Sunday, August 21, 2016

Cassettes, CDs, Playlists

We called them dub tapes, because of the process of expertly pressing play on the right-hand cassette player, and the record and play buttons at the same time on the left side, dubbing what was played on one side, to be recorded on the other song-by-song to assemble individual, personalized audio cassettes.

My sister started making these mixes and, like so many creative endeavors, I followed her lead until the both of us brought these tapes to my grandmother’s house on Sunday evenings to showcase them on Grandma Jean’s stereo while we played Scrabble and Pinochle or worked on arts and crafts projects. I remember listening to Billy Joel’s “Piano Man” and Don McLean’s “American Pie” as back-to-back songs to close one of those early mixes and thinking that it sounded epic, and perfect, and far better than the component pieces could ever be as stand-alone tracks.

I started writing novels in high school and associated particular songs with particular scenes. One of the rewards at the end of each project was making a new mix as a soundtrack to each draft. Edwin McCain’s “I’ll Be” was the love theme from Free Throw, backed by Matchbox 20’s “Girl Like That” for a montage of the protagonist preparing to ask out his love interest and Semisonic’s “This Will Be My Year” for the New Year’s scene in which they get together. I wrote a vampire novel with more greater intensity, anchored by Eagle Eye Cherry’s “Save Tonight,” a novel about high school nerds featuring REM’s “Hope,” a novel about robots with music ranging from Lifehouse to Pat Benatar to the Indigo Girls to Creed.

I made mixes for girls. Sharing my music, embracing the mix CD as a bridge between self-expression and demonstrating an understanding of someone else by assembling a collection of songs she wouldn’t know but would like. Would adore, even, and by extension adore me. Such mixes achieved mixed results.

I started burning soundtracks to years. Compilations of music to mark the events of a year--the music I was listening to it various times in a year or that were introduced to me by different people, or that I remembered hearing at specific moments. An autobiography as told through the music other people made.

I made mix CDs to edit and write and layout by in the newspaper office in college and to listen to on my increasingly frequent road trips that came up after college as I aimed to stay in touch with people who were still at school, people at home, people who had moved to new but not unreasonably distant locales, and later on trips to review a cappella shows.

Indeed, time in the car became inextricably connected to music for me. Driving alone, I’d listen to new favorites, but also not hesitate to break out guilty pleasures from my youth--the Rod Stewart, the Kid Rock. And when I knew I would have passengers, I more often than not invested a few minutes in the car before I picked them up to plug in the CD I thought would best facilitate that particular ride.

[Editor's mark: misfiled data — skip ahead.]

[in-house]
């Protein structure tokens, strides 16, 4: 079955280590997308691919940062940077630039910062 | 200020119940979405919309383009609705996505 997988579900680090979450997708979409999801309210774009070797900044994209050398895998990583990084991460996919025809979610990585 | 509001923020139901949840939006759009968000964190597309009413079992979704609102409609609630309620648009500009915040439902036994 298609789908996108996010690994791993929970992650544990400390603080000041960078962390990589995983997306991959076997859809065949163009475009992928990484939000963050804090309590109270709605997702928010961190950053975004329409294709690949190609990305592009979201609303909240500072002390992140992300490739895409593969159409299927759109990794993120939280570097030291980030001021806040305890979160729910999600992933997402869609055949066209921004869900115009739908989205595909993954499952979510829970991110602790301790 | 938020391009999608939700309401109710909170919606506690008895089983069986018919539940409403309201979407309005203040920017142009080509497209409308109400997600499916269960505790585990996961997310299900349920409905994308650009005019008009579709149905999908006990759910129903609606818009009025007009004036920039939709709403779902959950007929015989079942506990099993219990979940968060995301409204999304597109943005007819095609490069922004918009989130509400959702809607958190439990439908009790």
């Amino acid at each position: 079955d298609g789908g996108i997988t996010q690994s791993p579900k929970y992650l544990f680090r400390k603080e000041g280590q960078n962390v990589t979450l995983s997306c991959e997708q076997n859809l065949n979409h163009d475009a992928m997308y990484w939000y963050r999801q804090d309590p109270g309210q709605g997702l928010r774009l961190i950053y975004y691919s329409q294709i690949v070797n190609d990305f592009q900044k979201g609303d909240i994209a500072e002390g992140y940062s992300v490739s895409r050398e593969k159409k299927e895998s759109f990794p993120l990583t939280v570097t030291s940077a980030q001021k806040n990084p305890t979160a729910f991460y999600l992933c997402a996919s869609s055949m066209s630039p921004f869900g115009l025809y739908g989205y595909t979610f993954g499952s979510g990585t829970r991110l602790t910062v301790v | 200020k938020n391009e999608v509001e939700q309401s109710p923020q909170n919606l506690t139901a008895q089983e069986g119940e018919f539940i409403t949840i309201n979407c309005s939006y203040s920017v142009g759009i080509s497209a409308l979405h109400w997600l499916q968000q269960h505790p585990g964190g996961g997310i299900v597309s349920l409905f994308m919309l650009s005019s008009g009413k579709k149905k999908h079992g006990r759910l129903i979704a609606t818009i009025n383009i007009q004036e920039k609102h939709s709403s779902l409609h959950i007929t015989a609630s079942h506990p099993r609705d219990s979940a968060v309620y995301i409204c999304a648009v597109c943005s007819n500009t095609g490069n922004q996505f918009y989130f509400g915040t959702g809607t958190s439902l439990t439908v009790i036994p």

And then I plotted a trip across the country to move from Baltimore, Maryland to Covallis, Oregon. I had the luxury of an excess of time, pay off from my excess of left over vacation days made it financially viable to rent a moving truck and hold onto it for ten days. A charted a course through the Midwest and north to Mount Rushmore, Yellowstone, Twin Falls in Idaho.

And, of course, I made mixes.

By then they were playlists. Not bound by 45-minute cassette sides or an 80-minute CD. The only real limitation was the capacity of my iPhone, but space was measured in gigabytes. I made some general playlists. Old favorites I rediscovered in the process of organizing and packing old CDs. New discoveries.

Around that time, Tom Petty had a new album coming out, Hypnotic Eye. Truth be told, it had been years since Petty released music that I much connected with, and though I suspected I would eventually check out the album, I didn’t feel especially compelled to download it for the drive. But amidst the press about the new album came a lot of reflection on Petty’s previous work. A career retrospective from Grantland. A countdown of his top tracks on any number of music sites.

I remembered a childhood growing up on Full Moon Fever. Choreographing a lip sync routine to “I Won’t Back Down.” Writing a song that was a pretty transparent rip off of “Apartment Song.” Listening to Wildflowers in high school, and singing “You Don’t Know How It Feels” at open mic nights in college. The dozens of other Petty tracks I’d encountered over the years.

I set to ripping old CDs and to downloading. Over the course of an hour or so, I relived roughly 30 years of material to arrive at a personalized playlist of all of my favorite songs from the Petty catalog, arranged to ebb and flow, front loaded with Americana rock along the lines of “American Girl,” “Saving Grace,” and “You Wreck Me,” dipping down to “A Face in the Crowd,” closing on the one-two punch of “Here Comes My Girl” and “Learning To Fly.” To my ear, Tom Petty and the Heartbreakers are synonymous with traveling music, and as such, I wound up with 90 minutes of perfect songs to speed across highways and rouse myself on moonlit country roads.